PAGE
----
Loveland City Lodging Tax, 2009

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The Loveland City Lodging Tax appeared on the November 3, 2009 in Larimer County for residents in the City of Loveland. The measure proposed adding a 3 percent lodging tax to hotel bills and creating a commission that would recommend ways to spend the money.

On August 18, 2009 the council altered the previously proposed 5 percent tax and approved the measure for the November ballot with a 5 to 4 vote. If approved, the tax is expected to generate between $320,000 to $400,000 annually.[1]

Previously, the measure proposed adding a 5 percent lodging tax to hotel bills. The tax, before it was changed, was expected to generate between $528,000 and $650,000 per year. On Tuesday, August 4, 2009 the city council voted 6-3 to approve the tax and is scheduled to go into effect on January 1, 2010 unless residents voter otherwise.[2]

Election results

The measure was approved.[3]

Lodging tax
Result Votes Percentage
Approveda Yes 7,858 58.04%
No 5,682 41.96%
Total votes 13,540 100.00%
Voter turnout 22.49%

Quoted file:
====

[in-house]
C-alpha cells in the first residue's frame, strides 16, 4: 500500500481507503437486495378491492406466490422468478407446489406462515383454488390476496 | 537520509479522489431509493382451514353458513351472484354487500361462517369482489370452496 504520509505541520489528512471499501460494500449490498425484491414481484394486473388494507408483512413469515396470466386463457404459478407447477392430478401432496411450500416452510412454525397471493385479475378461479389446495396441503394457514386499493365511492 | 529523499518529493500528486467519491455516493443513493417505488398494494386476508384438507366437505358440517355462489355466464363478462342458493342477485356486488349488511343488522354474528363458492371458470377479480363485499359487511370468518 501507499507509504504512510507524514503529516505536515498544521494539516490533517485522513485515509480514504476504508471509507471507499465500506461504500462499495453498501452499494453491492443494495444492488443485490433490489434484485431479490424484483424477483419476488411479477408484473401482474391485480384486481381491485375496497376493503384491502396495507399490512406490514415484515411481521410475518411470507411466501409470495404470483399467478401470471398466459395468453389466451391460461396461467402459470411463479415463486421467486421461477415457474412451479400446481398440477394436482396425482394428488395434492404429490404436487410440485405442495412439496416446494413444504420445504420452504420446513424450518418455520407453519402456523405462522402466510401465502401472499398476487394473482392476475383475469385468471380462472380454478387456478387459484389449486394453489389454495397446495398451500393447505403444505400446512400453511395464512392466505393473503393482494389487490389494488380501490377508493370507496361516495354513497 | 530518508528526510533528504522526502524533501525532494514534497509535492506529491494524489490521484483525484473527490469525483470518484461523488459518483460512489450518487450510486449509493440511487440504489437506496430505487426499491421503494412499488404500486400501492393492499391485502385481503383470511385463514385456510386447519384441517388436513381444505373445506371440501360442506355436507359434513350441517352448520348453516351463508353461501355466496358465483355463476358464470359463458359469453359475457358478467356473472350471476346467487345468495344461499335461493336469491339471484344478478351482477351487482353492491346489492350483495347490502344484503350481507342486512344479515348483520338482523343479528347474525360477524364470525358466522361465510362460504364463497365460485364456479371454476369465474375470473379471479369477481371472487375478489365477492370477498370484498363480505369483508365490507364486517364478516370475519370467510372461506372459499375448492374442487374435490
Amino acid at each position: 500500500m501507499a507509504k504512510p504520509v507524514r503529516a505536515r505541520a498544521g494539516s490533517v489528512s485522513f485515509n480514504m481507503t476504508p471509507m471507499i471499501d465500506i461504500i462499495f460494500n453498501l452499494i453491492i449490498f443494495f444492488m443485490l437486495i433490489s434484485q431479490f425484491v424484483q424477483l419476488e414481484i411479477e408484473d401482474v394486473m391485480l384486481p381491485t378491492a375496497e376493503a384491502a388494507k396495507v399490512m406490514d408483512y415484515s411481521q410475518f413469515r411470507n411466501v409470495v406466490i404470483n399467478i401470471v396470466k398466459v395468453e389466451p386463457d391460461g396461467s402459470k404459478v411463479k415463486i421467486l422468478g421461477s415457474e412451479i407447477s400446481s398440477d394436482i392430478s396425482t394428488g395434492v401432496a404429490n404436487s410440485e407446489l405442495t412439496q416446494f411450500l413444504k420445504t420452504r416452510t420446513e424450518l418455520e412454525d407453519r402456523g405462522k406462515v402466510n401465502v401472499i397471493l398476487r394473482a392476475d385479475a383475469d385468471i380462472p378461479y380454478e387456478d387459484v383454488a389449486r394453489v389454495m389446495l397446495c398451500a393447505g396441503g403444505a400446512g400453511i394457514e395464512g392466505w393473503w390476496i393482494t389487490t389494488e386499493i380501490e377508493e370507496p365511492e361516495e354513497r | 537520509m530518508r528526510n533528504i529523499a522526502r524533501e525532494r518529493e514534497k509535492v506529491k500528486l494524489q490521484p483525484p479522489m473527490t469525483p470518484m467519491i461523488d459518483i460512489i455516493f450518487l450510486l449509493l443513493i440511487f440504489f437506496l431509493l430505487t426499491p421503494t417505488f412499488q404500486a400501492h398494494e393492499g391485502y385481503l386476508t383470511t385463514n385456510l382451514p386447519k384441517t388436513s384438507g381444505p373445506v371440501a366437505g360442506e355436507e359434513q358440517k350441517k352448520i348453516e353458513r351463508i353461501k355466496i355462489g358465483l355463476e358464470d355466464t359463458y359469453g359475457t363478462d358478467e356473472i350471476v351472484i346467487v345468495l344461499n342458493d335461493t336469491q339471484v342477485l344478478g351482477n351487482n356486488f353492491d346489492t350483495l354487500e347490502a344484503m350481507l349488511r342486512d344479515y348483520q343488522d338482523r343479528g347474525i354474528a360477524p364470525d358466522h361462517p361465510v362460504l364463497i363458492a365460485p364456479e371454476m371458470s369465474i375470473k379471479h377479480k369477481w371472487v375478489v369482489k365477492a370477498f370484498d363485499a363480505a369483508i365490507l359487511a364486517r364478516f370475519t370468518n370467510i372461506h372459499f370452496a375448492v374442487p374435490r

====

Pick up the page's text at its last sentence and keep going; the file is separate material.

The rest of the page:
Ballot summary

The ballot language read as follows:[4]

Shall City of Loveland taxes be increased $400,000 for the first full fiscal year (2010), and annually thereafter by such amounts as may be generated from the levy of a lodging tax of three percent (3%) on the lodging price paid for the leasing, rental or furnishing of any lodging services in the city, for the purpose of raising funds to promote tourism, conventions and related activities within the city by marketing the city and sponsoring community events, both in support of this purpose; and shall a community marketing commission appointed by city council be established to make recommendations to city council concerning the specific use of lodging tax revenues consistent with this purpose; and shall the City of Loveland be authorized to collect, retain and spend such lodging tax revenues each year, including any investment earnings and interest on such revenues, as a voter approved revenue change under Article X, Section 20 of the Colorado Constitution or any other law?

References